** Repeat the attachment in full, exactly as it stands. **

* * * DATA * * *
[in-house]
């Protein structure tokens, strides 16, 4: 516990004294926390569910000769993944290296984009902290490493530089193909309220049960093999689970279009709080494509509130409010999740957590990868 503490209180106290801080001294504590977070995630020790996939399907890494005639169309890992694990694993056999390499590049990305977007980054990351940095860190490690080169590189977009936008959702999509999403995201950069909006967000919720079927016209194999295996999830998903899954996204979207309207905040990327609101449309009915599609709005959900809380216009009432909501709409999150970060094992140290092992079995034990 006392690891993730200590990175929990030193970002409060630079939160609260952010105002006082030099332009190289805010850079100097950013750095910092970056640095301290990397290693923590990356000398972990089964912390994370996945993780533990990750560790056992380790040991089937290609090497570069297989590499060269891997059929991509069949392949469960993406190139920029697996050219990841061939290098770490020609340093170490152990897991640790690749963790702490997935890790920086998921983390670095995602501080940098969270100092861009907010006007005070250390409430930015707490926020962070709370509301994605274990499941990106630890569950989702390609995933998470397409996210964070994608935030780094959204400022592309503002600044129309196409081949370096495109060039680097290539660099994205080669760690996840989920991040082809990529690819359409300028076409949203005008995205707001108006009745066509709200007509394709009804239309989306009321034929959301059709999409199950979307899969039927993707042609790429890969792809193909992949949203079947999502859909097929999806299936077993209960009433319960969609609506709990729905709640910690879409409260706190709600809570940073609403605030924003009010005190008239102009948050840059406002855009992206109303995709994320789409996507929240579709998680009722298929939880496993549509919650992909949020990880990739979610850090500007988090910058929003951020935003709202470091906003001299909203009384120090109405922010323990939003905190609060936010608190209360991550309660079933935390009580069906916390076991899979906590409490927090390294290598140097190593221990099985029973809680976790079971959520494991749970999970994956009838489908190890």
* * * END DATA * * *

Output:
[in-house]
């Protein structure tokens, strides 16, 4: 516990004294926390569910000769993944290296984009902290490493530089193909309220049960093999689970279009709080494509509130409010999740957590990868 503490209180106290801080001294504590977070995630020790996939399907890494005639169309890992694990694993056999390499590049990305977007980054990351940095860190490690080169590189977009936008959702999509999403995201950069909006967000919720079927016209194999295996999830998903899954996204979207309207905040990327609101449309009915599609709005959900809380216009009432909501709409999150970060094992140290092992079995034990 006392690891993730200590990175929990030193970002409060630079939160609260952010105002006082030099332009190289805010850079100097950013750095910092970056640095301290990397290693923590990356000398972990089964912390994370996945993780533990990750560790056992380790040991089937290609090497570069297989590499060269891997059929991509069949392949469960993406190139920029697996050219990841061939290098770490020609340093170490152990897991640790690749963790702490997935890790920086998921983390670095995602501080940098969270100092861009907010006007005070250390409430930015707490926020962070709370509301994605274990499941990106630890569950989702390609995933998470397409996210964070994608935030780094959204400022592309503002600044129309196409081949370096495109060039680097290539660099994205080669760690996840989920991040082809990529690819359409300028076409949203005008995205707001108006009745066509709200007509394709009804239309989306009321034929959301059709999409199950979307899969039927993707042609790429890969792809193909992949949203079947999502859909097929999806299936077993209960009433319960969609609506709990729905709640910690879409409260706190709600809570940073609403605030924003009010005190008239102009948050840059406002855009992206109303995709994320789409996507929240579709998680009722298929939880496993549509919650992909949020990880990739979610850090500007988090910058929003951020935003709202470091906003001299909203009384120090109405922010323990939003905190609060936010608190209360991550309660079933935390009580069906916390076991899979906590409490927090390294290598140097190593221990099985029973809680976790079971959520494991749970999970994956009838489908190890």